Sports betting isn’t the only gaming subject Kentucky lawmakers want to address in Frankfort this year. Another topic of interest is so-called “gray games” or “skill games,” which have become a hot topic across the state over the last couple of years.
However, while a bill to ban such machines passed both chambers of the legislature last year, there is some debate about whether a similar bill can pass this year – especially since the House has 25 new members, a quarter of that body. And it’s a debate that will cross political lines on both sides of the issue.
The debate on whether to legalize or ban also pits some business interests against each other. The state’s equine industry is considered a cornerstone in Kentucky’s economy, one which is supported heavily by revenues from slot-like historical horse racing machines. Industry leaders want the gray games out of the state.
On the other side, small businesses, such as mom-and-pop convenience stores as well as local bars and restaurants, say the skill machines helped them stay afloat during the COVID-19 pandemic and provide a significant revenue stream. On their side is Pace-O-Matic, a Georgia-based manufacturer that already has thousands of machines running in the state.
A report published by the American Gaming Association in November 2022 estimated there were more than 12,000 such machines in the state, although the Kentucky Lottery estimated the number earlier last year was closer to 15,500.
Whatever happens, legislators have a little over a month and just 14 legislative days left before the session must end on March 30. However, what they may decide during that time could determine whether the issue ultimately goes to state courts for a final decision.
Kentucky’s far from the only state to debate whether to ban or allow the gaming machines. An ongoing lawsuit has blocked a ban from being enacted in Virginia, where lawmakers tried to sunset the machines in 2021. Machines are permitted in such states as Georgia, Nebraska, and Pennsylvania.
Gray vs. Skill
The name used to describe the machines depends on who does the talking. Those wanting them banned are likely to call them ‘gray machines,’ a reference that means the games are unregulated and, they say, are operating outside of the law. They add that convenience stores, bars, and other establishments offer lax oversight of the machines, which makes it possible for minors to bet on them.
State Rep. Killian Timoney, R-Lexington, told Casino.org some game manufacturers look for states where there’s ambiguity about gaming laws, enter the market and then try to pursue regulation after they’ve established a formidable presence.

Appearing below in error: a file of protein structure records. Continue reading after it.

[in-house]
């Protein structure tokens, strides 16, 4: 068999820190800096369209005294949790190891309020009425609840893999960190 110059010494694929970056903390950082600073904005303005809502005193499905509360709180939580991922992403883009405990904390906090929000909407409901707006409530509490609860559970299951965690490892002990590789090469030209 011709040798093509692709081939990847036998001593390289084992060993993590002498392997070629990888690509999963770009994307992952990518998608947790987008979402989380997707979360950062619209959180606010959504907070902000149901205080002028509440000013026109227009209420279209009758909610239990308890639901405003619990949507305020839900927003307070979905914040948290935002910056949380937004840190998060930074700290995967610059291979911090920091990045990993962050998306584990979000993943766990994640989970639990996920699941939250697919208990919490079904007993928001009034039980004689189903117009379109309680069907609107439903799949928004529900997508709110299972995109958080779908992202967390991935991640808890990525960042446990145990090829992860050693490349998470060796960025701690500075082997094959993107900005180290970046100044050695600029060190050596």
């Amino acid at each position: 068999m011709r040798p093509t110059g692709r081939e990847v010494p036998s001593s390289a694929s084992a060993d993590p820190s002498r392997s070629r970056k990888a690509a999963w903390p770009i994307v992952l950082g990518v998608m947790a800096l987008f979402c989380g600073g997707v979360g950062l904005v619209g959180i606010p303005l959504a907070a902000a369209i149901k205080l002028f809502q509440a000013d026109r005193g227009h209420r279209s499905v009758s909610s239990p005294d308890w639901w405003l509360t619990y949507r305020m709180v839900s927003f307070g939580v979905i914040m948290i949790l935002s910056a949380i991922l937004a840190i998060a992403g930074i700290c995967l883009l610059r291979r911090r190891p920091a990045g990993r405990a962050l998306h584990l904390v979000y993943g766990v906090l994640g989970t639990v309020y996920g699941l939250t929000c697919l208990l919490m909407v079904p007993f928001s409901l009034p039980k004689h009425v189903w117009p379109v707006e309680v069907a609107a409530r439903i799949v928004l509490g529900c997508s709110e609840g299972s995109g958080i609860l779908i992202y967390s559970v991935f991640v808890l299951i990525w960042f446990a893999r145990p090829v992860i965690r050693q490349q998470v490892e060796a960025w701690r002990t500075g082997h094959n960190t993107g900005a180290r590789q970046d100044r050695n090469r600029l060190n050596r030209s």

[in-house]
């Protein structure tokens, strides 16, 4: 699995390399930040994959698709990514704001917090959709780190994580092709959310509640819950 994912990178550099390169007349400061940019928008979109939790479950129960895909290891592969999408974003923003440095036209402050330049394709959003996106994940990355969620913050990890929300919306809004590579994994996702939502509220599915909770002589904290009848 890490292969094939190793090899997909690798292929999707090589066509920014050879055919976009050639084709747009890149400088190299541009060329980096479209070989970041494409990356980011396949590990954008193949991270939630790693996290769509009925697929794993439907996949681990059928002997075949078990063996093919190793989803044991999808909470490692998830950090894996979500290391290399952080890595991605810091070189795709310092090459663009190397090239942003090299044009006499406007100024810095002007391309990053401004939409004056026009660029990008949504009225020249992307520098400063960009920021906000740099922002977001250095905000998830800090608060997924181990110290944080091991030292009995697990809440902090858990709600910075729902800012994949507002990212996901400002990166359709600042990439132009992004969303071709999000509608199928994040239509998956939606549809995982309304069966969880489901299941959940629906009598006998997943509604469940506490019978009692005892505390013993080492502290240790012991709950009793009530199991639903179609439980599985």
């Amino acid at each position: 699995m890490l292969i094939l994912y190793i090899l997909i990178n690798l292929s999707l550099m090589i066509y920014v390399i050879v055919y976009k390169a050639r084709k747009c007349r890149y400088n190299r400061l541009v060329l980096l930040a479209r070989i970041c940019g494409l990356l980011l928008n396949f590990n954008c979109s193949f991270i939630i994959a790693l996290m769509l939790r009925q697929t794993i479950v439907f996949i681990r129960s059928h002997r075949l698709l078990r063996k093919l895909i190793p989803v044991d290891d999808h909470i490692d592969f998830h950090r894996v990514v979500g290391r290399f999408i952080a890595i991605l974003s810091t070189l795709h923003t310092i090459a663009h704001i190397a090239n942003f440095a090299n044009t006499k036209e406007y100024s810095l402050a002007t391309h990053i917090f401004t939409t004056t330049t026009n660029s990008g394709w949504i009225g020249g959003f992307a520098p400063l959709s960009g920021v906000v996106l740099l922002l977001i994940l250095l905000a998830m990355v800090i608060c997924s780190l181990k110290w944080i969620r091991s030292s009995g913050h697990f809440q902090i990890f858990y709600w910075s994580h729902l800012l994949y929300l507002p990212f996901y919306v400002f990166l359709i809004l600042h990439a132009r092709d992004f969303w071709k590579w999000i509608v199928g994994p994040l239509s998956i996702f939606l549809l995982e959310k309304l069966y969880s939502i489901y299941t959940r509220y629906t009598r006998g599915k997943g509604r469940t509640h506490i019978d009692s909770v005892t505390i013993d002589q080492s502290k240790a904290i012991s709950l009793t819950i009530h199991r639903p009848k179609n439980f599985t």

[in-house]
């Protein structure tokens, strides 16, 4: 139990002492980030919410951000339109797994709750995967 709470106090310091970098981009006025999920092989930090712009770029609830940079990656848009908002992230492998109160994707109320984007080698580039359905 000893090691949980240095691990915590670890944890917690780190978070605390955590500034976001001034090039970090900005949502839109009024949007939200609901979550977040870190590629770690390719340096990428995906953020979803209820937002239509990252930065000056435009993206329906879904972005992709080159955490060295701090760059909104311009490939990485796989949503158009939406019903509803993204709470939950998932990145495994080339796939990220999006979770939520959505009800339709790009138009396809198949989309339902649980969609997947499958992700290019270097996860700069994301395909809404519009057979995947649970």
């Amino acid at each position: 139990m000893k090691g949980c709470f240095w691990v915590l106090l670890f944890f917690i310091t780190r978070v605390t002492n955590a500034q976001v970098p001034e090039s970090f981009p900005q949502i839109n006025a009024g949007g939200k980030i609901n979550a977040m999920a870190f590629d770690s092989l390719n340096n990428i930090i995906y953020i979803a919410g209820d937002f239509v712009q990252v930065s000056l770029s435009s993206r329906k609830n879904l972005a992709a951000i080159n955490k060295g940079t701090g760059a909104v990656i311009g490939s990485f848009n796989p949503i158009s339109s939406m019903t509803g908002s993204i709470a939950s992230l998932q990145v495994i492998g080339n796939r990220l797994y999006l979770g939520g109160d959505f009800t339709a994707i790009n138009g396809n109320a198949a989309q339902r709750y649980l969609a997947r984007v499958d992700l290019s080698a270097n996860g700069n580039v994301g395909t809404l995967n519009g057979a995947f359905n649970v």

He believes there are thousands of machines statewide, with many arriving in the past year after the previous effort to ban them failed.
“They have come in. They have infiltrated every community,” Timoney said. “They’ve gotten small business owners hooked on easy cash, and I don’t know if that’s necessarily the best way for us to be doing business in the Commonwealth.”
Proponents, like Pace-O-Matic, use the term skill games. The Georgia-based company says its games do not operate like slot machines or historical horse racing machines, the slot-like gaming devices of which there are thousands offered at Kentucky tracks and satellite facilities. A player can win on its skill games by leveraging their memory and hand-eye coordination.
When the term gray game comes up in an interview, Pace-O-Matic Chief Public Affairs Officer Michael Barley told Casino.org, tongue in cheek, that he didn’t know what that means.
It’s a great branding term, but they’re either legal or illegal,” he said. “There’s no such thing as gray in the law.”
Pace-O-Matic said that before it installed machines at locations across the state,
Timoney Refiles Legislation to Ban Machines
This past week, three bills were filed in the state House regarding the machines. All were filed on Wednesday, the final day for lawmakers to file bills in that chamber.
Timoney filed two of the bills. The first, House Bill 539, would amend the definition of “advancing gambling activity” to clarify that it includes establishments that host, acquire, or maintain games or machines as well as those soliciting players, observing games, and managing operations.
The bill also clarifies that people gambling in “a social game of chance on equal terms” with other players are not breaking the law if they invite participants and use their facilities and equipment to host the game as long as they do it without taking a fee.
Timoney’s other bill, House Bill 594, would establish civil penalties of up to a $25,000 fine for each illegal device found, with that money going to the county where it was found.
The bill also cleans up what was a discrepancy that caused last year’s bill not to make it to Gov. Andy Beshear (D). Last year, the Senate amended the bill to include language protecting arcade games, like Skee-Ball, from being banned by the law, but the House did not vote on that amendment before the session ended, forcing lawmakers to bring it back up again this year.